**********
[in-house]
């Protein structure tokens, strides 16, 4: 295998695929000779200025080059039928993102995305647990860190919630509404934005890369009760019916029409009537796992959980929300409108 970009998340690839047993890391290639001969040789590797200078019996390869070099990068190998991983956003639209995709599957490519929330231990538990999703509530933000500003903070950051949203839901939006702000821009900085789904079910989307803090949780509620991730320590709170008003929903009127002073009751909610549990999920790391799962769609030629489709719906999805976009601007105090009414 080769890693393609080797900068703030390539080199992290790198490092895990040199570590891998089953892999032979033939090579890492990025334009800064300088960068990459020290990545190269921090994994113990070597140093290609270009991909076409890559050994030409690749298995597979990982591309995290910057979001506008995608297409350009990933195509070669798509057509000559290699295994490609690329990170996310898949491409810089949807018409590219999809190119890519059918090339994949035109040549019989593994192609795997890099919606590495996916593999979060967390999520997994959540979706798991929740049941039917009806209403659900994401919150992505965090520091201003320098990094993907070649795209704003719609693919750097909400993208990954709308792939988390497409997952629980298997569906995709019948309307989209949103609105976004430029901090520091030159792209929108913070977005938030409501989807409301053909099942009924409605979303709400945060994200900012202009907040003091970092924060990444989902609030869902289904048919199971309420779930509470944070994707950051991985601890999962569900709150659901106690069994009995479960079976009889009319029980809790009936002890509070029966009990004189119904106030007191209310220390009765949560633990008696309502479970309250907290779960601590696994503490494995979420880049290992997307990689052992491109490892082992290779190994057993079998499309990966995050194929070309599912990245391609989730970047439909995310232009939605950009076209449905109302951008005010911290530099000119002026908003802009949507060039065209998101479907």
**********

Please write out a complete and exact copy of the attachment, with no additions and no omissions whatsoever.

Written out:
[in-house]
């Protein structure tokens, strides 16, 4: 295998695929000779200025080059039928993102995305647990860190919630509404934005890369009760019916029409009537796992959980929300409108 970009998340690839047993890391290639001969040789590797200078019996390869070099990068190998991983956003639209995709599957490519929330231990538990999703509530933000500003903070950051949203839901939006702000821009900085789904079910989307803090949780509620991730320590709170008003929903009127002073009751909610549990999920790391799962769609030629489709719906999805976009601007105090009414 080769890693393609080797900068703030390539080199992290790198490092895990040199570590891998089953892999032979033939090579890492990025334009800064300088960068990459020290990545190269921090994994113990070597140093290609270009991909076409890559050994030409690749298995597979990982591309995290910057979001506008995608297409350009990933195509070669798509057509000559290699295994490609690329990170996310898949491409810089949807018409590219999809190119890519059918090339994949035109040549019989593994192609795997890099919606590495996916593999979060967390999520997994959540979706798991929740049941039917009806209403659900994401919150992505965090520091201003320098990094993907070649795209704003719609693919750097909400993208990954709308792939988390497409997952629980298997569906995709019948309307989209949103609105976004430029901090520091030159792209929108913070977005938030409501989807409301053909099942009924409605979303709400945060994200900012202009907040003091970092924060990444989902609030869902289904048919199971309420779930509470944070994707950051991985601890999962569900709150659901106690069994009995479960079976009889009319029980809790009936002890509070029966009990004189119904106030007191209310220390009765949560633990008696309502479970309250907290779960601590696994503490494995979420880049290992997307990689052992491109490892082992290779190994057993079998499309990966995050194929070309599912990245391609989730970047439909995310232009939605950009076209449905109302951008005010911290530099000119002026908003802009949507060039065209998101479907």